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Approval for mixing of COVID-19 vaccines; Booster dose vaccine in Ireland by October

DUBLIN: Ireland plans to administer booster doses during the winter as part of its efforts to strengthen COVID-19 defence. Health Minister Stephen Donnelly said the government’s decision to launch an extensive booster dose campaign followed the recommendation of the National Immunisation Advisory Committee (NIAC) that a mixing of different vaccines is safe.

It means that people who received an AstraZeneca vaccine as a first dose can get a second shot with either Pfizer or Moderna vaccines. This also paves the way for the autumn-winter COVID-19 vaccination booster campaign. The government is awaiting NIAC’s final guidelines in this respect, which are expected to be issued next week.

People over the age of sixty were dissatisfied because they couldn’t use any other vaccine except AstraZeneca. Also, its efficacy was not as great as that of Pfizer or Moderna. So many people who received the first dose were waiting for a second dose of the Pfizer or Modena vaccine. The latest move will be a great relief to them.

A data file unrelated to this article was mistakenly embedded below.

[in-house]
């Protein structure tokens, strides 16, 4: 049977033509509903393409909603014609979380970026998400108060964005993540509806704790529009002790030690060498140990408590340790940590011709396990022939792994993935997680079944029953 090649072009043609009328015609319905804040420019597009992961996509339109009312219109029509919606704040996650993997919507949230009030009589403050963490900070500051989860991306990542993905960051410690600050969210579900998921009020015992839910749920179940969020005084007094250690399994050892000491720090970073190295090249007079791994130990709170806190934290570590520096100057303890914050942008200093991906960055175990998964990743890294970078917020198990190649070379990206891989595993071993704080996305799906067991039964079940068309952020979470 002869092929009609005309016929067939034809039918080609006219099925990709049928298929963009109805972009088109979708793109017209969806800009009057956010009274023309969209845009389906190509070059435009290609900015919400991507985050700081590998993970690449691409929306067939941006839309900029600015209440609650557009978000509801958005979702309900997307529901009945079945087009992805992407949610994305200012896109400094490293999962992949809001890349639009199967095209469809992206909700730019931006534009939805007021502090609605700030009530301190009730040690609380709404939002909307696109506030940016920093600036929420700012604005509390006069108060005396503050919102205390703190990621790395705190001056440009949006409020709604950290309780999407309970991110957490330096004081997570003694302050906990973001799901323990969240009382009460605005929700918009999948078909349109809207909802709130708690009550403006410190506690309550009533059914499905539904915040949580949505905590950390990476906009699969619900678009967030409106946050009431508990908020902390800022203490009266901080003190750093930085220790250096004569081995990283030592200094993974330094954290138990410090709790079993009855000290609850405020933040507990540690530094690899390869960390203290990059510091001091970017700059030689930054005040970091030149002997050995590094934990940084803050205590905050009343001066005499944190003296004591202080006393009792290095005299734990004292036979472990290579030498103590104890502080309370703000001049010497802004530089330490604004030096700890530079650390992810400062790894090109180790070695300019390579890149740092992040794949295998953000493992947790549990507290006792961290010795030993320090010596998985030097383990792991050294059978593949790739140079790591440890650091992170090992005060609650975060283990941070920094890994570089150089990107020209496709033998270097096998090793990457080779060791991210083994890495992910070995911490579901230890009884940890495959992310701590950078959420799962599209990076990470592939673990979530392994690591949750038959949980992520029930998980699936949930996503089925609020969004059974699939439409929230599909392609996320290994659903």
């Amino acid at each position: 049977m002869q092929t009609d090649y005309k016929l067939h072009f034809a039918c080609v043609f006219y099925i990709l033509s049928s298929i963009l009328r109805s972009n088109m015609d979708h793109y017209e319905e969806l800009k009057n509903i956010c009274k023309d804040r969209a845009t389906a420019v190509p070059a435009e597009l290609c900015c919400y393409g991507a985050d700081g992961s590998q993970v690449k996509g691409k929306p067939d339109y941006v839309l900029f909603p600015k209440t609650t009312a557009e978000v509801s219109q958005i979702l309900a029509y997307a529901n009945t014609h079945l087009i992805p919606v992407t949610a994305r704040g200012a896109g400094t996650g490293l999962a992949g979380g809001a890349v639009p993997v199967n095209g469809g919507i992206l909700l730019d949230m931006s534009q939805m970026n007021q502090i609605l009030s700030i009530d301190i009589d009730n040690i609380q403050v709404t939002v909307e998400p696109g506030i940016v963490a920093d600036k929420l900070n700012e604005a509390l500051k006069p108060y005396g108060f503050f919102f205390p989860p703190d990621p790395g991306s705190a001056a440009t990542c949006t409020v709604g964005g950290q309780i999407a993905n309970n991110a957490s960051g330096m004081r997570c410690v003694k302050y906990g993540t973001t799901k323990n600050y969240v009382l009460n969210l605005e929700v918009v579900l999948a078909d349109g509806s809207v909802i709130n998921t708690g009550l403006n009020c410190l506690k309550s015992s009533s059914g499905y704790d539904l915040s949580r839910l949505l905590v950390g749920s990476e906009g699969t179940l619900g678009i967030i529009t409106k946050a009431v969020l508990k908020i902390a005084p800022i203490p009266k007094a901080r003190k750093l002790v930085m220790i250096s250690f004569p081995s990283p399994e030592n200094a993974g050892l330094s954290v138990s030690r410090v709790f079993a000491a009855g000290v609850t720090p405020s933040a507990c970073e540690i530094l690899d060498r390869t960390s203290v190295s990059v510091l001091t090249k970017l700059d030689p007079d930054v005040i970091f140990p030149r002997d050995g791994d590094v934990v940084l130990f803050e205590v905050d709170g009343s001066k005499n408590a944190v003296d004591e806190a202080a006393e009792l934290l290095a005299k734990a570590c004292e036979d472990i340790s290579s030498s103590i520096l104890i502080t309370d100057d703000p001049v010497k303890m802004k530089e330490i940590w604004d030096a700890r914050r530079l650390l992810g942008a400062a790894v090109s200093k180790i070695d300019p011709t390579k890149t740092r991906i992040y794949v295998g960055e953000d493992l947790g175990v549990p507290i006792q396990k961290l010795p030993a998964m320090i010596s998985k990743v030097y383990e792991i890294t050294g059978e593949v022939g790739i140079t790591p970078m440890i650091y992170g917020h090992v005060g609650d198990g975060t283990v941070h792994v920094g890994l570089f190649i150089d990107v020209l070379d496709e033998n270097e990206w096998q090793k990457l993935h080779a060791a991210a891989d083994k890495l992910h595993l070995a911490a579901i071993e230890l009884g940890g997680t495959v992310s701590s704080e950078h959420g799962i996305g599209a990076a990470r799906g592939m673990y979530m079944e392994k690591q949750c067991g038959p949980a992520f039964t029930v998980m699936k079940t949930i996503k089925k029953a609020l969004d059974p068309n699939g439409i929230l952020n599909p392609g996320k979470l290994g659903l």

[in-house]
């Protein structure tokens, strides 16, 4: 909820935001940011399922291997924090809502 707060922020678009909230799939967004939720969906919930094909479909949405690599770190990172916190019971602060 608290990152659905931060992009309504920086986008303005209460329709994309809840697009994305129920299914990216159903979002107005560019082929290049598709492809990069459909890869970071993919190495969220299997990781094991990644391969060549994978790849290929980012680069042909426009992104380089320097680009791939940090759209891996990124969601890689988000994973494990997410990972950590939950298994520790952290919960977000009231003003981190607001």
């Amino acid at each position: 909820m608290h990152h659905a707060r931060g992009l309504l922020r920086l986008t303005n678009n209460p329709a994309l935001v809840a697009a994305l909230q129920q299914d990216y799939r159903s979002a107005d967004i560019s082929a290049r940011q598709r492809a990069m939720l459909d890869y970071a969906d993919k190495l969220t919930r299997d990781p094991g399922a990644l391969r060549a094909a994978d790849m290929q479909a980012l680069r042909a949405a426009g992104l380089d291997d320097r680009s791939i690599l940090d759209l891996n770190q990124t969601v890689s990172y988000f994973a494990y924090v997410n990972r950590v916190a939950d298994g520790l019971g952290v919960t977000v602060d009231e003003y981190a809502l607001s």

Booster doses in Ireland by October

Booster doses are expected to be given in early October. The most vulnerable groups would be the first in line to receive both a flu and a COVID-19 vaccine at the one time.

The health minister said that “people who received one dose of AstraZeneca vaccine who decided not to get a second dose or were advised not to that we can now mix the vaccines.”

Mr Donnelly said the campaign would be implemented as soon as possible in collaboration with HSE. Priority groups will include nursing home residents, those over the age of 70, people whose immune systems are compromised due to illness, and healthcare workers. The minister said he expects to receive details of the campaign from NIAC next week.

He said the booster dose would be given to all those who have been fully vaccinated, including those who have received the single dose of Johnson & Johnson vaccine.

Booster dose is still up to debate

Germany and Israel have announced plans for booster-shot programmes. The UAE, China and Russia have already started administering extra doses. However, health experts are divided on whether a booster shot is necessary.

The World Health Organization (WHO) has previously called for a moratorium on booster shots until at least the end of September, citing poorer nations still struggling with the first stages of vaccination roll out.

The WHO said on Wednesday that current data does not indicate the necessity for COVID-19 booster shots. It added that before high-income nations deploy a top-up, the most vulnerable people in the world should be fully vaccinated.

The WHO’s statement came just before the US government announced plans to make booster shots widely available to all Americans starting September 20th, as infections from the Delta variant of the coronavirus rise.

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